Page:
So Long Flash, Hello PCM?

Arthur Cole

Is the clock already ticking on flash memory?

Just as the enterprise is finally ready to take advantage of the faster throughput and lower power usage of flash-based solid state technology, along comes another entrant to the cutting-edge storage market known as phase-change memory (PCM).

Intel and PCM booster Numonyx -- which is actually a joint venture between Intel and STMicroelectronics -- recently claimed a breakthrough in PCM technology that overcomes one of the chief limitations of the technology -- the inability to pack a multitude of memory cells onto a single die in order the attain sufficient memory. The companies say they have figured out a way to place the cells on top of each other without breaking down the delicate structure that gives the technology its write/erase advantages and bit-alter capabilities.

Like CDs and DVDs, PCM relies on a material called chalcogenide that has the ability to become more ordered and less reflective when heated by a laser. This allows electrical signals to be overwritten without the erase cycle required by flash technology. PCM also allows data to be read directly from the drive, rather than having it shuttled to RAM first. So it's no wonder PCM offers both better throughput and faster access.

The new Intel/Numonyx design adds a metal layer around the PCM memory cells within the chip that shields it from underlying silicon and allows multiple cells to be stacked on top of each other. They also developed a new kind of switch mechanism that improves on the phase-changing capabilities of the memory cell.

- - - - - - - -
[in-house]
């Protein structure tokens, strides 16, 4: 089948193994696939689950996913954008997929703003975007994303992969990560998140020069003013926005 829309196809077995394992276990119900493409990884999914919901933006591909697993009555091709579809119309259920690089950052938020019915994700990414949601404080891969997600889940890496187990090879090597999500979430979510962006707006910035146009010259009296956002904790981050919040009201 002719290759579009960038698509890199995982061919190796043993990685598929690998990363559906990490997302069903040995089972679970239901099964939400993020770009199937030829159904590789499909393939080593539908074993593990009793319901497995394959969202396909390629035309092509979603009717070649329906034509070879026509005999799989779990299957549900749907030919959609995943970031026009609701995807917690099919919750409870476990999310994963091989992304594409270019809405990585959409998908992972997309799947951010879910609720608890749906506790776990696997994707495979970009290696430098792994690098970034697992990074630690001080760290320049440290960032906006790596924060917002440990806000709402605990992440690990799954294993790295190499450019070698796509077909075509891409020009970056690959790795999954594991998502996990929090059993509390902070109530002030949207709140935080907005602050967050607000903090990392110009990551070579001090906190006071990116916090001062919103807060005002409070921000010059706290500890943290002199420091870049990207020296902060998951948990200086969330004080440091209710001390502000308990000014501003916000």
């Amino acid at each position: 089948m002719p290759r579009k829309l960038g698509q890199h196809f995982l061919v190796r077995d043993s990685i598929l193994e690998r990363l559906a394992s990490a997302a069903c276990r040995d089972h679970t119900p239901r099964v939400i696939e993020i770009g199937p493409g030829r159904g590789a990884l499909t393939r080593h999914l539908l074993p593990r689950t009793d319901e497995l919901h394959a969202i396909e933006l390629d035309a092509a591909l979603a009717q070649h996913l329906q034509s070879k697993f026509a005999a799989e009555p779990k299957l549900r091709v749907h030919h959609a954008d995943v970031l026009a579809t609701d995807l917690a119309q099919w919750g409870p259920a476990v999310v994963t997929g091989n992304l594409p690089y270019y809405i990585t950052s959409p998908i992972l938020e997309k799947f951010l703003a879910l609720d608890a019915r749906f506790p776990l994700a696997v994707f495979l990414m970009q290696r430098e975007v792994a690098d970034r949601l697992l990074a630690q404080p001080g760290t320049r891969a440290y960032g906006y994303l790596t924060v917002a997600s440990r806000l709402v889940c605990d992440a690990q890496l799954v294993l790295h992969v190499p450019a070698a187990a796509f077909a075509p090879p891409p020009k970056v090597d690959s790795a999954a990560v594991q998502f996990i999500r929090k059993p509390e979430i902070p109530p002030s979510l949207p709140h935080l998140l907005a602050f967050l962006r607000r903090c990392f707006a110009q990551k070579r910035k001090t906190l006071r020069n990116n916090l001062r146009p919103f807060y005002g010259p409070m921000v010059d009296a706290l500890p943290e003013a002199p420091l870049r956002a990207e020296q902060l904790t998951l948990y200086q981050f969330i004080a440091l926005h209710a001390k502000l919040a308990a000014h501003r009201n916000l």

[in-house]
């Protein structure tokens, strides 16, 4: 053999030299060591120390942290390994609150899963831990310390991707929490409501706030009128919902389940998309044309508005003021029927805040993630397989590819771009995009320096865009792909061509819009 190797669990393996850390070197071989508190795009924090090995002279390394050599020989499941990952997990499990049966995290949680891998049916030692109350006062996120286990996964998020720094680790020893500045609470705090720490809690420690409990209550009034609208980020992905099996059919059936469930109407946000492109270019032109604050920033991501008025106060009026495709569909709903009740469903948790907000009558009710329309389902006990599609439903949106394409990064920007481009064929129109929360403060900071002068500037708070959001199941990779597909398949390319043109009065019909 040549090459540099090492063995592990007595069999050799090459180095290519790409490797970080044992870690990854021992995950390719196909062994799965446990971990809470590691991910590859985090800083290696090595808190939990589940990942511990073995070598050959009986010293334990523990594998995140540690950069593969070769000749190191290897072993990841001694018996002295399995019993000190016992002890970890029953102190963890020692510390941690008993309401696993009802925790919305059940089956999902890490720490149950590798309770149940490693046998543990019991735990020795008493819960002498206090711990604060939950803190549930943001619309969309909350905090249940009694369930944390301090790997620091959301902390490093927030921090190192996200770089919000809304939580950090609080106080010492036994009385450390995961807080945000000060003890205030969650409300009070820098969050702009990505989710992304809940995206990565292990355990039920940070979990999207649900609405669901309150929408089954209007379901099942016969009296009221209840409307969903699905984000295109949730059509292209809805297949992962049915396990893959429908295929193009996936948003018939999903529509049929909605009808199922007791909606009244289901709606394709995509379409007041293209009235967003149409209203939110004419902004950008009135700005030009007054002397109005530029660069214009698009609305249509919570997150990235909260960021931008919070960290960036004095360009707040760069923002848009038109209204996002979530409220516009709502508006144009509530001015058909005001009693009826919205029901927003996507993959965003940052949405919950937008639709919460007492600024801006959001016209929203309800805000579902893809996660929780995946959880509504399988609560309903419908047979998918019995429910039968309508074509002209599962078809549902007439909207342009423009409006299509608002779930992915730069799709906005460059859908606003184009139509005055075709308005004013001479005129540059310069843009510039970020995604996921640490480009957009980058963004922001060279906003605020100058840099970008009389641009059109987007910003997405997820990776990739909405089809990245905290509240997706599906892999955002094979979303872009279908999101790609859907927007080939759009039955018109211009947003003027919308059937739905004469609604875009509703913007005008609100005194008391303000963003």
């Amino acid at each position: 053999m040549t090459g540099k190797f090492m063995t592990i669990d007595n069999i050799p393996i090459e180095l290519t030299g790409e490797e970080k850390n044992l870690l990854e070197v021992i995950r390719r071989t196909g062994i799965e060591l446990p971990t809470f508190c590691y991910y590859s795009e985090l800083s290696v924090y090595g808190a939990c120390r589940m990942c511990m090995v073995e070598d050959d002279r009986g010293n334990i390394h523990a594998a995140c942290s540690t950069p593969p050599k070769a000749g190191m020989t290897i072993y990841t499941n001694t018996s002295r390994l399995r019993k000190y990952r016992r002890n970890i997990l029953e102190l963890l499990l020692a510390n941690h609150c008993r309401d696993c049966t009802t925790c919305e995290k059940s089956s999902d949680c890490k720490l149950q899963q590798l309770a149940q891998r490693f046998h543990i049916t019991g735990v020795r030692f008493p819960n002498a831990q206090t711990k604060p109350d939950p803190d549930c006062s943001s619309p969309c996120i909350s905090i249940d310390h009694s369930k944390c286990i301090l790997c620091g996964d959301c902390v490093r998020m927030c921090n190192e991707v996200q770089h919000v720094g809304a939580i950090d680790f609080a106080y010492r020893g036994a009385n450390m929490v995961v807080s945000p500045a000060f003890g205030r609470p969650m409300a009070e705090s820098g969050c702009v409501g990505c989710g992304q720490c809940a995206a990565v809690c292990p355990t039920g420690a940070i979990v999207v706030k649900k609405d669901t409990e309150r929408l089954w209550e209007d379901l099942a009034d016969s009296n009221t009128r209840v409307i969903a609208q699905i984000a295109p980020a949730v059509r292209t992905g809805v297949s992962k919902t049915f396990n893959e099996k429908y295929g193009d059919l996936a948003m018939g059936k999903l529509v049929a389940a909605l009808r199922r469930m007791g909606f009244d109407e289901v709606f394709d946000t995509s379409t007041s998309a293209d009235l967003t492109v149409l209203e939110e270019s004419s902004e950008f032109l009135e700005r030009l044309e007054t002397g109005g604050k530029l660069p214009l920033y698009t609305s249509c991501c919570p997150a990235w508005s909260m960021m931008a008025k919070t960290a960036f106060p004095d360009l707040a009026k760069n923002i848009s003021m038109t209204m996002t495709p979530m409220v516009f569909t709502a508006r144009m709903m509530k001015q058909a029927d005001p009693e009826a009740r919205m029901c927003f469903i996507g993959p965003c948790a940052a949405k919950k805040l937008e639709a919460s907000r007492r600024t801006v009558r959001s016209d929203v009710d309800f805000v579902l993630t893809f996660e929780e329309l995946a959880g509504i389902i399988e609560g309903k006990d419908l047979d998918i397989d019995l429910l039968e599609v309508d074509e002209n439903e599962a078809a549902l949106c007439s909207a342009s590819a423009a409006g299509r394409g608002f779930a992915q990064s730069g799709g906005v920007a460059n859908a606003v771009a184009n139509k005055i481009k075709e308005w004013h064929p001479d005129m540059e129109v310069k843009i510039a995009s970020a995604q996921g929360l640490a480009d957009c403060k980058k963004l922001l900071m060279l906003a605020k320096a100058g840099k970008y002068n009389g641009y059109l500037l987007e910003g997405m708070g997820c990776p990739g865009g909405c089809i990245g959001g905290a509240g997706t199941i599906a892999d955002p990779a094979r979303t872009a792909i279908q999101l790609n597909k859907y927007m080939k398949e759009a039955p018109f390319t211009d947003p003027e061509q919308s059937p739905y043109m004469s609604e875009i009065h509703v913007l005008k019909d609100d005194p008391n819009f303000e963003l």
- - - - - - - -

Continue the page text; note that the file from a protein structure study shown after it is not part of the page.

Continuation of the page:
Numonyx has long claimed that PCM is a superior memory structure than anything seen before because it combines the best characteristics of NOR and NAND Flash, as well as RAM and EEPROM. Not only is it bit-alterable with improved read/write speeds, it is also non-volatile and offers better scalability factors due to the fact that it does not store actual electrons, just chalcogenides in different states. The company even claims that smaller structures will see continually improving performance.

Initial PCM deployments are likely a few years off, and even then most likely in cell phone and other handheld devices from Samsung and others. So there's no need to start second-guessing that new SSD array deployment just yet.

Still, the writing is going up on the wall fairly quickly, suggesting the even after all this fuss, today's SSD is only a flash in the pan.

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